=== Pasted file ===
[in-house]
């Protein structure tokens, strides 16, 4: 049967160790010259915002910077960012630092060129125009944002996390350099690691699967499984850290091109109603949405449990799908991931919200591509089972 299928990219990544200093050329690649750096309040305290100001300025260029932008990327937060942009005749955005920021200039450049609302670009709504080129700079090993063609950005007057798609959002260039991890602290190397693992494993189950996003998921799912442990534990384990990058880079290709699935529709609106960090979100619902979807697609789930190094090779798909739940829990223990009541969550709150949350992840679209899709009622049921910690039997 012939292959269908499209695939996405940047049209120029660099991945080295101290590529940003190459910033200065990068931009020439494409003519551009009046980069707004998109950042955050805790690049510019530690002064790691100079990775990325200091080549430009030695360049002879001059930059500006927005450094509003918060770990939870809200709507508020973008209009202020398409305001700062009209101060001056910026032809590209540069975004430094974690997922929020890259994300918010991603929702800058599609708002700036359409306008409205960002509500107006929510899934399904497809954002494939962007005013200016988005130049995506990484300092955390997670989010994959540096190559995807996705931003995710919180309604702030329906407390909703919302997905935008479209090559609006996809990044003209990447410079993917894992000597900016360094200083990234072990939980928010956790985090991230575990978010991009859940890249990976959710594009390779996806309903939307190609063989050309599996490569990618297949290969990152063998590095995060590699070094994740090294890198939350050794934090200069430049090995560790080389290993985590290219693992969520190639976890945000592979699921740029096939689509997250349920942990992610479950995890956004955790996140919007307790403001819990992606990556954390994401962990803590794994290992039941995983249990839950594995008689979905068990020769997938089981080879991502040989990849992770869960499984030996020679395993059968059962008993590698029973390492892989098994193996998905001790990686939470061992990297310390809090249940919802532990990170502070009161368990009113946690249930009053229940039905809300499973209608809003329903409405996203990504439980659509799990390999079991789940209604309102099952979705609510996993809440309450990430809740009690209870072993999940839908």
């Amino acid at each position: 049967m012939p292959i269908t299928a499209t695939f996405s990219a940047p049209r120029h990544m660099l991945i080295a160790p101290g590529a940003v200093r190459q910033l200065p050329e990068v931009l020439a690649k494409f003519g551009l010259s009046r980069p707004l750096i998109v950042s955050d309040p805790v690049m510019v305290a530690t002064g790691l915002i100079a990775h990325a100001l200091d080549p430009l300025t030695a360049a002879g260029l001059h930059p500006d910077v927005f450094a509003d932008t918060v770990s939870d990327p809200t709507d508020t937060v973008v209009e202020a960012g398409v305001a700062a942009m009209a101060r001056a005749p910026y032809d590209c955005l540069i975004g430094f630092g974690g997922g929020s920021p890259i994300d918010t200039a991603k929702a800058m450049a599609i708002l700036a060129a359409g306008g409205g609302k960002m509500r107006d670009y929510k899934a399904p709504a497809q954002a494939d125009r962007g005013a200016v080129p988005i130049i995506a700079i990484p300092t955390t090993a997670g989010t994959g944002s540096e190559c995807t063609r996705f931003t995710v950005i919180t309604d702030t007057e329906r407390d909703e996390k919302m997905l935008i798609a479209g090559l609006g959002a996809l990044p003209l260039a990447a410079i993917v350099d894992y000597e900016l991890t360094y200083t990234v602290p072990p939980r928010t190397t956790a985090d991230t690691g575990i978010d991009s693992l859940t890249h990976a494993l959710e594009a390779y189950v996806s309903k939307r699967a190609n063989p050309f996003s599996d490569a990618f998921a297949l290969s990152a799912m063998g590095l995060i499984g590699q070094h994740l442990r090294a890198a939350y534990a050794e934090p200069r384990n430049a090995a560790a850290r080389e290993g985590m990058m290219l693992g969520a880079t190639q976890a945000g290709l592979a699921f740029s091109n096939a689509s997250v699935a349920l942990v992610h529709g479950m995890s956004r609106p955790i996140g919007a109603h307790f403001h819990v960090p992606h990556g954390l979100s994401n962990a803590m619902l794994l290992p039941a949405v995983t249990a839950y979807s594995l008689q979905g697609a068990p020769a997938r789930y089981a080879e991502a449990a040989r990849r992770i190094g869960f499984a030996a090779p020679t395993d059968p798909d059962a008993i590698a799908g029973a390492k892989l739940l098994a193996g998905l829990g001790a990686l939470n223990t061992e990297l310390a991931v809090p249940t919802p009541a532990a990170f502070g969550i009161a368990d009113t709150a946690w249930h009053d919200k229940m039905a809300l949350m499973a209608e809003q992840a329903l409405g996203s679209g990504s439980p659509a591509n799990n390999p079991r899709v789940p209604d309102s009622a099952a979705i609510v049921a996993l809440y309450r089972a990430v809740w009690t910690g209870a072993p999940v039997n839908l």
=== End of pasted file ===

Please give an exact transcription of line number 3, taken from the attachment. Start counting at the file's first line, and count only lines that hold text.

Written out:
């Amino acid at each position: 049967m012939p292959i269908t299928a499209t695939f996405s990219a940047p049209r120029h990544m660099l991945i080295a160790p101290g590529a940003v200093r190459q910033l200065p050329e990068v931009l020439a690649k494409f003519g551009l010259s009046r980069p707004l750096i998109v950042s955050d309040p805790v690049m510019v305290a530690t002064g790691l915002i100079a990775h990325a100001l200091d080549p430009l300025t030695a360049a002879g260029l001059h930059p500006d910077v927005f450094a509003d932008t918060v770990s939870d990327p809200t709507d508020t937060v973008v209009e202020a960012g398409v305001a700062a942009m009209a101060r001056a005749p910026y032809d590209c955005l540069i975004g430094f630092g974690g997922g929020s920021p890259i994300d918010t200039a991603k929702a800058m450049a599609i708002l700036a060129a359409g306008g409205g609302k960002m509500r107006d670009y929510k899934a399904p709504a497809q954002a494939d125009r962007g005013a200016v080129p988005i130049i995506a700079i990484p300092t955390t090993a997670g989010t994959g944002s540096e190559c995807t063609r996705f931003t995710v950005i919180t309604d702030t007057e329906r407390d909703e996390k919302m997905l935008i798609a479209g090559l609006g959002a996809l990044p003209l260039a990447a410079i993917v350099d894992y000597e900016l991890t360094y200083t990234v602290p072990p939980r928010t190397t956790a985090d991230t690691g575990i978010d991009s693992l859940t890249h990976a494993l959710e594009a390779y189950v996806s309903k939307r699967a190609n063989p050309f996003s599996d490569a990618f998921a297949l290969s990152a799912m063998g590095l995060i499984g590699q070094h994740l442990r090294a890198a939350y534990a050794e934090p200069r384990n430049a090995a560790a850290r080389e290993g985590m990058m290219l693992g969520a880079t190639q976890a945000g290709l592979a699921f740029s091109n096939a689509s997250v699935a349920l942990v992610h529709g479950m995890s956004r609106p955790i996140g919007a109603h307790f403001h819990v960090p992606h990556g954390l979100s994401n962990a803590m619902l794994l290992p039941a949405v995983t249990a839950y979807s594995l008689q979905g697609a068990p020769a997938r789930y089981a080879e991502a449990a040989r990849r992770i190094g869960f499984a030996a090779p020679t395993d059968p798909d059962a008993i590698a799908g029973a390492k892989l739940l098994a193996g998905l829990g001790a990686l939470n223990t061992e990297l310390a991931v809090p249940t919802p009541a532990a990170f502070g969550i009161a368990d009113t709150a946690w249930h009053d919200k229940m039905a809300l949350m499973a209608e809003q992840a329903l409405g996203s679209g990504s439980p659509a591509n799990n390999p079991r899709v789940p209604d309102s009622a099952a979705i609510v049921a996993l809440y309450r089972a990430v809740w009690t910690g209870a072993p999940v039997n839908l």